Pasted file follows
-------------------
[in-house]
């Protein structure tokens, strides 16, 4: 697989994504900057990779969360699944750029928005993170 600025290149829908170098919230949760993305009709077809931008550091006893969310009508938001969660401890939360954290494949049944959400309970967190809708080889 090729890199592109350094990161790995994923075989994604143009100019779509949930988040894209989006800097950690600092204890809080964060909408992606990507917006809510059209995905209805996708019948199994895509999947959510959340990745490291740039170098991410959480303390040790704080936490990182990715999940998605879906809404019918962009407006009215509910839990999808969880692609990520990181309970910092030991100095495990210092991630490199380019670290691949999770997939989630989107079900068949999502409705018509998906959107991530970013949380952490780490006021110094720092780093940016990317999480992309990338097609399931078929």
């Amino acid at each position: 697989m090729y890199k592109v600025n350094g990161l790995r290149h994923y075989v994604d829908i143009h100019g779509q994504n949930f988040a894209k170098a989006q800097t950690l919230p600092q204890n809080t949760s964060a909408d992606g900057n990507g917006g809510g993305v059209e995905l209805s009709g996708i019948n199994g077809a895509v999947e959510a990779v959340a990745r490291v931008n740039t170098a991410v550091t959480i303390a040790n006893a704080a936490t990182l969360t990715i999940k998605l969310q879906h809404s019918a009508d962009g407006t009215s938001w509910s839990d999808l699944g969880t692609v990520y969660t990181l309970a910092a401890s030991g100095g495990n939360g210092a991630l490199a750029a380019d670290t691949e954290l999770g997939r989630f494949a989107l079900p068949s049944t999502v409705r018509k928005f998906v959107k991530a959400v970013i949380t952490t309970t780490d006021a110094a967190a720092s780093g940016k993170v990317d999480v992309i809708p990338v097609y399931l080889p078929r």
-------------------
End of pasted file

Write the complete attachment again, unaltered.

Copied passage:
[in-house]
């Protein structure tokens, strides 16, 4: 697989994504900057990779969360699944750029928005993170 600025290149829908170098919230949760993305009709077809931008550091006893969310009508938001969660401890939360954290494949049944959400309970967190809708080889 090729890199592109350094990161790995994923075989994604143009100019779509949930988040894209989006800097950690600092204890809080964060909408992606990507917006809510059209995905209805996708019948199994895509999947959510959340990745490291740039170098991410959480303390040790704080936490990182990715999940998605879906809404019918962009407006009215509910839990999808969880692609990520990181309970910092030991100095495990210092991630490199380019670290691949999770997939989630989107079900068949999502409705018509998906959107991530970013949380952490780490006021110094720092780093940016990317999480992309990338097609399931078929």
């Amino acid at each position: 697989m090729y890199k592109v600025n350094g990161l790995r290149h994923y075989v994604d829908i143009h100019g779509q994504n949930f988040a894209k170098a989006q800097t950690l919230p600092q204890n809080t949760s964060a909408d992606g900057n990507g917006g809510g993305v059209e995905l209805s009709g996708i019948n199994g077809a895509v999947e959510a990779v959340a990745r490291v931008n740039t170098a991410v550091t959480i303390a040790n006893a704080a936490t990182l969360t990715i999940k998605l969310q879906h809404s019918a009508d962009g407006t009215s938001w509910s839990d999808l699944g969880t692609v990520y969660t990181l309970a910092a401890s030991g100095g495990n939360g210092a991630l490199a750029a380019d670290t691949e954290l999770g997939r989630f494949a989107l079900p068949s049944t999502v409705r018509k928005f998906v959107k991530a959400v970013i949380t952490t309970t780490d006021a110094a967190a720092s780093g940016k993170v990317d999480v992309i809708p990338v097609y399931l080889p078929r």